Longgu

Conceptualising the Human Person from the Inside Out

Research output: A Conference proceeding or a Chapter in BookChapter

Abstract

The Longgu people of the Solomon Islands conceptualize the human person as consisting of two parts, one of which is referred to as suli (‘body’) and the other one as anoa (roughly, ‘spirit’). This paper discusses these Longgu concepts, and other culture-specific terms relevant to the discussion of the human person, and, uses Minimal English to explicate them. The paper argues that the conceptualization of the human person in Longgu can be described as seeing a human person ‘from the inside out’: rather than conceptualizing the human person as something visible (a body), with something invisible inside the body. Longgu people think of a human person in terms of what is inside (a ‘spirit’), and then as what can be seen on the outside (a body).
The paper argues that understanding the concept of anoa ‘spirit’ in Longgu requires an understanding of other important cultural concepts including, agalo ‘ancestor spirit’ and Marapa, the place of ancestor spirits. It argues that it is not possible to understand the concept of anoa ‘spirit’ without also trying to comprehend the concept of agalo ‘ancestor spirit’. Through this discussion the paper contributes to the wider discussion of personhood and personhood constructs in Melanesian societies. One of the most significant concepts in Melanesian anthropology is that of the Melanesian person as ‘dividual’, as opposed to the European person, who is ‘individual’. The dividual person is ‘permeable’, while the individual is ‘impermeable’. That is, the Melanesian concept of the human person is argued to be one that is less bound by the human body. The significance of spirits in the Longgu conceptualization of the human person points in the same direction.
Original languageEnglish
Title of host publicationHeart- and Soul-like constructs across languages, cultures and epochs
EditorsBert Peeters
Place of PublicationNew York
PublisherRoutledge
Chapter3
Pages58-81
Number of pages24
Edition1st
ISBN (Electronic)9781315180670
ISBN (Print)9781138745308
Publication statusPublished - 2019

Publication series

NameRoutledge Studies in Linguistics
PublisherRoutledge

Fingerprint

Person
Ancestors
Conceptualization
Personhood
Visible
Invisible
Jacques Derrida
Anthropology
Human Body
Solomon Islands

Cite this

HILL, D. (2019). Longgu: Conceptualising the Human Person from the Inside Out. In B. Peeters (Ed.), Heart- and Soul-like constructs across languages, cultures and epochs (1st ed., pp. 58-81). (Routledge Studies in Linguistics). New York: Routledge.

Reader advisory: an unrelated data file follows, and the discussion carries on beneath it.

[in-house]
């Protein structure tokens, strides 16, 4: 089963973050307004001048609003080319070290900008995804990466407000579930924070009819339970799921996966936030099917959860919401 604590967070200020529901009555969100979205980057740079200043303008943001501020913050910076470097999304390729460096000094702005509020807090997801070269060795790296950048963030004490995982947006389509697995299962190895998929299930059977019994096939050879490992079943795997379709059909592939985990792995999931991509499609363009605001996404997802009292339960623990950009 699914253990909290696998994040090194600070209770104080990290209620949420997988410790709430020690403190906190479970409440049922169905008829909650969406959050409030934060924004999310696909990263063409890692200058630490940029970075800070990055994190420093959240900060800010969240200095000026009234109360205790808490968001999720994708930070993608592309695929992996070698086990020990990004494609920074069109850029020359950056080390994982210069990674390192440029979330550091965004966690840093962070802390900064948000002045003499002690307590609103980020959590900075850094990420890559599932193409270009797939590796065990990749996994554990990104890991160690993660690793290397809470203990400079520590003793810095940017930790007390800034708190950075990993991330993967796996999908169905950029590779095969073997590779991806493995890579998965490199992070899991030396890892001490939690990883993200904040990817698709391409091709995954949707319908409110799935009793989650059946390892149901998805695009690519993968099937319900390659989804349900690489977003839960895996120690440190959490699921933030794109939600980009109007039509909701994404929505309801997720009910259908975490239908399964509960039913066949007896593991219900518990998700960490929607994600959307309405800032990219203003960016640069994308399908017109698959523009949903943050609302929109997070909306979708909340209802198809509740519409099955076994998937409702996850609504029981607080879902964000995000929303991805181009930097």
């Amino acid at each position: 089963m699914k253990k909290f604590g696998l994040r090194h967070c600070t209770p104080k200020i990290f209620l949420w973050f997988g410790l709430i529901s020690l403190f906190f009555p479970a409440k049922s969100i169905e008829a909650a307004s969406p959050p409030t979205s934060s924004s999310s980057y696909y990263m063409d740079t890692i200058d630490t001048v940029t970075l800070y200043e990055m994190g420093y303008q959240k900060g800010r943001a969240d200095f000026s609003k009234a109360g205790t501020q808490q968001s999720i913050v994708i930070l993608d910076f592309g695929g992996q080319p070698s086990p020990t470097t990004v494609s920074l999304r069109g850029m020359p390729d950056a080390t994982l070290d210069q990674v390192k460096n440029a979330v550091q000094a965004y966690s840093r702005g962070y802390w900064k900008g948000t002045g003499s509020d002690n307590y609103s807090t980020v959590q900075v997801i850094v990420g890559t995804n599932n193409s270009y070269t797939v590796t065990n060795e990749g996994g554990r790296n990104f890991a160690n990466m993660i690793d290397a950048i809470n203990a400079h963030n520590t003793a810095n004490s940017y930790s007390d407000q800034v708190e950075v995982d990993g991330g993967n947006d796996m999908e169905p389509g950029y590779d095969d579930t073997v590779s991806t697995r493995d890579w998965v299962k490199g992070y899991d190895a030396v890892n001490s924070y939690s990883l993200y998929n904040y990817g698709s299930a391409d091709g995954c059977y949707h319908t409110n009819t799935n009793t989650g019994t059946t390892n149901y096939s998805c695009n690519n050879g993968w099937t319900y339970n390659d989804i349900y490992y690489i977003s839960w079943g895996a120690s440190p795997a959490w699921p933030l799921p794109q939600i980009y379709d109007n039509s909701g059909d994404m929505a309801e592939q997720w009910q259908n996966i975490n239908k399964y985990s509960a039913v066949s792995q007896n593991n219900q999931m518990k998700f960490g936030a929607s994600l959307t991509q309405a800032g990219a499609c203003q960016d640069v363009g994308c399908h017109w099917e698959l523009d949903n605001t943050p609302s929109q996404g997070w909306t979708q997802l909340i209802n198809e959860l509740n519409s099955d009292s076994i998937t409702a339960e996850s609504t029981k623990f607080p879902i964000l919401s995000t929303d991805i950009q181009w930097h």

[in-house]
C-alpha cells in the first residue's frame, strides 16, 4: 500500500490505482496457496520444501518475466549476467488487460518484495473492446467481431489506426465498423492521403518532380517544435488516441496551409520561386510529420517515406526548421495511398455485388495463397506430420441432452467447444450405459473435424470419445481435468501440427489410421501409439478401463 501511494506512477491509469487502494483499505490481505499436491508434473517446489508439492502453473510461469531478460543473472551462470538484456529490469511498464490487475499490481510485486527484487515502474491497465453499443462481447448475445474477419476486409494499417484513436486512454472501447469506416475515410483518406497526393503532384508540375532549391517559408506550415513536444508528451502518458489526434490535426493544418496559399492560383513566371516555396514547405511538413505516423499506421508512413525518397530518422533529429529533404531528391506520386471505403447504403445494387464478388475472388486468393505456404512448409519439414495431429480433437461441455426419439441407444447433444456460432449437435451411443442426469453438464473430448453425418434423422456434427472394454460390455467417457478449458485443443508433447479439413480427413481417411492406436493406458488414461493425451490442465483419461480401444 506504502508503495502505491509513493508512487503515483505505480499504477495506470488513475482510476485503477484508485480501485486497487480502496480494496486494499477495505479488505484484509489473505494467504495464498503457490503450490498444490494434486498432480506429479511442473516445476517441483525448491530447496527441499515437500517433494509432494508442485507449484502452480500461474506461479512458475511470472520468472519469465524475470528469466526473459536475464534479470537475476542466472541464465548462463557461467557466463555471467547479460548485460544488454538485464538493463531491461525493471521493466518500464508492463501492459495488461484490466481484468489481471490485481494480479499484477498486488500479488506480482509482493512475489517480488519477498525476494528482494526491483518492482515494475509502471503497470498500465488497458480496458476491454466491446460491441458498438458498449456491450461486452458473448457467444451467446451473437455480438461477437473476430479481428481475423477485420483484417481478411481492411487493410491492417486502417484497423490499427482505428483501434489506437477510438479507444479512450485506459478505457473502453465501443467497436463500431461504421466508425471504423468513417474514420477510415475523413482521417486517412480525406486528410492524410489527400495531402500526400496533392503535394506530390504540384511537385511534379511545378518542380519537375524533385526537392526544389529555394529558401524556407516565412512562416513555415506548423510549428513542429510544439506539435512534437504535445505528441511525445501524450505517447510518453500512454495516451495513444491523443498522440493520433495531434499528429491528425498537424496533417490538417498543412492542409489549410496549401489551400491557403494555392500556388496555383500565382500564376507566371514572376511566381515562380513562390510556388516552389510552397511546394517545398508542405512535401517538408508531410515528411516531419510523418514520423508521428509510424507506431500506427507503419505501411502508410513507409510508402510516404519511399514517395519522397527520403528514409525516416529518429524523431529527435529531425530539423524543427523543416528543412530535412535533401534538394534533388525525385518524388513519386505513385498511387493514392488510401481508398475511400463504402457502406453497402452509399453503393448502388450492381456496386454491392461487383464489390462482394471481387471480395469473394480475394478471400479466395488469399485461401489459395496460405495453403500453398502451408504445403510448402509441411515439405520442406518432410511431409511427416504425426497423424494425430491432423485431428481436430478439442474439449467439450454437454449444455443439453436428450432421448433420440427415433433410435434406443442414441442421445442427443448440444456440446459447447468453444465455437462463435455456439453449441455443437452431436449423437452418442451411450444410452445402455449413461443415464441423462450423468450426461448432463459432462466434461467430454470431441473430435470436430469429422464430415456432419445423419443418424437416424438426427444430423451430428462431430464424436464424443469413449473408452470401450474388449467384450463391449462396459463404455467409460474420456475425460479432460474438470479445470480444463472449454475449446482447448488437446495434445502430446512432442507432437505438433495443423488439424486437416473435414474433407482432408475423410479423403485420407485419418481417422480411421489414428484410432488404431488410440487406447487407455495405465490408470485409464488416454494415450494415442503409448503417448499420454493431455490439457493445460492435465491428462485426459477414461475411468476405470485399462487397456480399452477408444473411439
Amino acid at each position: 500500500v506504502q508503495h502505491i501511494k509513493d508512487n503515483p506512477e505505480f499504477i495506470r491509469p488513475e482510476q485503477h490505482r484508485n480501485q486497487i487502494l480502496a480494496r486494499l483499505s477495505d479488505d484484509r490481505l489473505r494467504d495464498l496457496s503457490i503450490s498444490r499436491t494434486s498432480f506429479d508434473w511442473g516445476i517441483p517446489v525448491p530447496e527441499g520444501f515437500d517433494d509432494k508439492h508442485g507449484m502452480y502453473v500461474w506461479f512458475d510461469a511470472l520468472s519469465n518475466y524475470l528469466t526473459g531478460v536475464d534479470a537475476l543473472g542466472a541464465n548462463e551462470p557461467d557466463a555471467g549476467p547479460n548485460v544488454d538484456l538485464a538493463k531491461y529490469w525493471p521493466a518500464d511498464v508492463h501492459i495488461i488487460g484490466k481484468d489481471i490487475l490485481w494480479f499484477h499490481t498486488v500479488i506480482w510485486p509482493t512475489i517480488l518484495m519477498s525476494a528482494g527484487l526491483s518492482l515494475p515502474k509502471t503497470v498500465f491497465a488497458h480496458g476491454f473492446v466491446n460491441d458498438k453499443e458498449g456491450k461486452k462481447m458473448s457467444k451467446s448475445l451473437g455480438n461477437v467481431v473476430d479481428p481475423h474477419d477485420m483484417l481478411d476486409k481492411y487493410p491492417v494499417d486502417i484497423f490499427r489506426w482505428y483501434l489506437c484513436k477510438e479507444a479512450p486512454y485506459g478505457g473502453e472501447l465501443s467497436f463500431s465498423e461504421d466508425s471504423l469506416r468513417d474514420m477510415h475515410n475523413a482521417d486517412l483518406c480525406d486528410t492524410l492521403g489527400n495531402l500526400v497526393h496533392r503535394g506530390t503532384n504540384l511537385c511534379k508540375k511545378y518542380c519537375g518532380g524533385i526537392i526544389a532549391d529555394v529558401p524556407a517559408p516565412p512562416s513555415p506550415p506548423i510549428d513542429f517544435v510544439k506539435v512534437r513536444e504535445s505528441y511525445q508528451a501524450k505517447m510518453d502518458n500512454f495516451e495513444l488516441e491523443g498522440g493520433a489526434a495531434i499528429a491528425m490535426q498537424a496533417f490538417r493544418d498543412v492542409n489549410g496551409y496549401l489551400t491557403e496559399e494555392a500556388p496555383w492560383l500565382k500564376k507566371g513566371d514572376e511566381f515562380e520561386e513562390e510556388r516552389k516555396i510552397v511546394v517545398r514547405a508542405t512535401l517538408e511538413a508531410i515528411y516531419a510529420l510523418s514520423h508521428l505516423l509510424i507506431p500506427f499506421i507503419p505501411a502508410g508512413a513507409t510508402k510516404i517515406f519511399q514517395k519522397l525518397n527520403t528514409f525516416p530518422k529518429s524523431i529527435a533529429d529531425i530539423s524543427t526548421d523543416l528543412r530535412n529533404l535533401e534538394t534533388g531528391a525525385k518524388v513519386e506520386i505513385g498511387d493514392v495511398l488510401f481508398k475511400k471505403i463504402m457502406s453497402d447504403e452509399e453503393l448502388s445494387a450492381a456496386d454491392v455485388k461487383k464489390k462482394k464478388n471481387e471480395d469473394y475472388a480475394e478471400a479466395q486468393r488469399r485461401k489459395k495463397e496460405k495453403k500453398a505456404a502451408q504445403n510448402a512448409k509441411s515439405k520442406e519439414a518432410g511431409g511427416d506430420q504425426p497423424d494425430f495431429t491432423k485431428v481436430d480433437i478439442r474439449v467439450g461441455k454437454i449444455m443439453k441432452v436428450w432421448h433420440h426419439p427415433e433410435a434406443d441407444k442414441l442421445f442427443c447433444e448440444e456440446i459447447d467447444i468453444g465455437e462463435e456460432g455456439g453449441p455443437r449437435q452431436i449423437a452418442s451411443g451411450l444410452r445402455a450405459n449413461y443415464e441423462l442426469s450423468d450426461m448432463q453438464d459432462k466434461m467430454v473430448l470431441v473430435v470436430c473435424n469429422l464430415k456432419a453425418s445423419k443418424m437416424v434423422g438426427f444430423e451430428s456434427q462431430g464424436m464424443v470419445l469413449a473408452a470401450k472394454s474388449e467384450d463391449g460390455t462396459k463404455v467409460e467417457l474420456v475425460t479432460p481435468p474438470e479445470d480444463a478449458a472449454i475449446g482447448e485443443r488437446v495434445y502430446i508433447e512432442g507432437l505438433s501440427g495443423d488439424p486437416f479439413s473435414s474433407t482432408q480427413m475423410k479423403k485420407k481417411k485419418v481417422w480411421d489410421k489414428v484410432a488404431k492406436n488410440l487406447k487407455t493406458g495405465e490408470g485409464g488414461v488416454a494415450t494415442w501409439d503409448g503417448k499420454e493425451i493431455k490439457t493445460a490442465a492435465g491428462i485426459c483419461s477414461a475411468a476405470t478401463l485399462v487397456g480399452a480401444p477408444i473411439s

HILL, Deborah. / Longgu : Conceptualising the Human Person from the Inside Out. Heart- and Soul-like constructs across languages, cultures and epochs. editor / Bert Peeters. 1st. ed. New York : Routledge, 2019. pp. 58-81 (Routledge Studies in Linguistics).
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HILL, D 2019, Longgu: Conceptualising the Human Person from the Inside Out. in B Peeters (ed.), Heart- and Soul-like constructs across languages, cultures and epochs. 1st edn, Routledge Studies in Linguistics, Routledge, New York, pp. 58-81.

Longgu : Conceptualising the Human Person from the Inside Out. / HILL, Deborah.

Heart- and Soul-like constructs across languages, cultures and epochs. ed. / Bert Peeters. 1st. ed. New York : Routledge, 2019. p. 58-81 (Routledge Studies in Linguistics).

Research output: A Conference proceeding or a Chapter in BookChapter

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AB - The Longgu people of the Solomon Islands conceptualize the human person as consisting of two parts, one of which is referred to as suli (‘body’) and the other one as anoa (roughly, ‘spirit’). This paper discusses these Longgu concepts, and other culture-specific terms relevant to the discussion of the human person, and, uses Minimal English to explicate them. The paper argues that the conceptualization of the human person in Longgu can be described as seeing a human person ‘from the inside out’: rather than conceptualizing the human person as something visible (a body), with something invisible inside the body. Longgu people think of a human person in terms of what is inside (a ‘spirit’), and then as what can be seen on the outside (a body). The paper argues that understanding the concept of anoa ‘spirit’ in Longgu requires an understanding of other important cultural concepts including, agalo ‘ancestor spirit’ and Marapa, the place of ancestor spirits. It argues that it is not possible to understand the concept of anoa ‘spirit’ without also trying to comprehend the concept of agalo ‘ancestor spirit’. Through this discussion the paper contributes to the wider discussion of personhood and personhood constructs in Melanesian societies. One of the most significant concepts in Melanesian anthropology is that of the Melanesian person as ‘dividual’, as opposed to the European person, who is ‘individual’. The dividual person is ‘permeable’, while the individual is ‘impermeable’. That is, the Melanesian concept of the human person is argued to be one that is less bound by the human body. The significance of spirits in the Longgu conceptualization of the human person points in the same direction.

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HILL D. Longgu: Conceptualising the Human Person from the Inside Out. In Peeters B, editor, Heart- and Soul-like constructs across languages, cultures and epochs. 1st ed. New York: Routledge. 2019. p. 58-81. (Routledge Studies in Linguistics).